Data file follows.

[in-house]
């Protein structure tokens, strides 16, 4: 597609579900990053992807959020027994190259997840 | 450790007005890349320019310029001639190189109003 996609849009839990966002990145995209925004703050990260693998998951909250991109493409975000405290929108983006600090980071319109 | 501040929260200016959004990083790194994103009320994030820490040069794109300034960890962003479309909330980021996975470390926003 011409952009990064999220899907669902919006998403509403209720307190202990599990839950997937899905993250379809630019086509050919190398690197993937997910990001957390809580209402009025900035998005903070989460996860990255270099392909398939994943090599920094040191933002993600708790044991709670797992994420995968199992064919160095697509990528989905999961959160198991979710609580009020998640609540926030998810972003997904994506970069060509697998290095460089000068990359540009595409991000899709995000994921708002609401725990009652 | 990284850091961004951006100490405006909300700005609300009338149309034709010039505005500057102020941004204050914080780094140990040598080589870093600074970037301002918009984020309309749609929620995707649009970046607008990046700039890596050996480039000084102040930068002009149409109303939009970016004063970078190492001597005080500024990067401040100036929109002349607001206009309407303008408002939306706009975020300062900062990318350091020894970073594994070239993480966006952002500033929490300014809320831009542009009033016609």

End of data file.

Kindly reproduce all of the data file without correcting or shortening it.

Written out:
[in-house]
């Protein structure tokens, strides 16, 4: 597609579900990053992807959020027994190259997840 | 450790007005890349320019310029001639190189109003 996609849009839990966002990145995209925004703050990260693998998951909250991109493409975000405290929108983006600090980071319109 | 501040929260200016959004990083790194994103009320994030820490040069794109300034960890962003479309909330980021996975470390926003 011409952009990064999220899907669902919006998403509403209720307190202990599990839950997937899905993250379809630019086509050919190398690197993937997910990001957390809580209402009025900035998005903070989460996860990255270099392909398939994943090599920094040191933002993600708790044991709670797992994420995968199992064919160095697509990528989905999961959160198991979710609580009020998640609540926030998810972003997904994506970069060509697998290095460089000068990359540009595409991000899709995000994921708002609401725990009652 | 990284850091961004951006100490405006909300700005609300009338149309034709010039505005500057102020941004204050914080780094140990040598080589870093600074970037301002918009984020309309749609929620995707649009970046607008990046700039890596050996480039000084102040930068002009149409109303939009970016004063970078190492001597005080500024990067401040100036929109002349607001206009309407303008408002939306706009975020300062900062990318350091020894970073594994070239993480966006952002500033929490300014809320831009542009009033016609």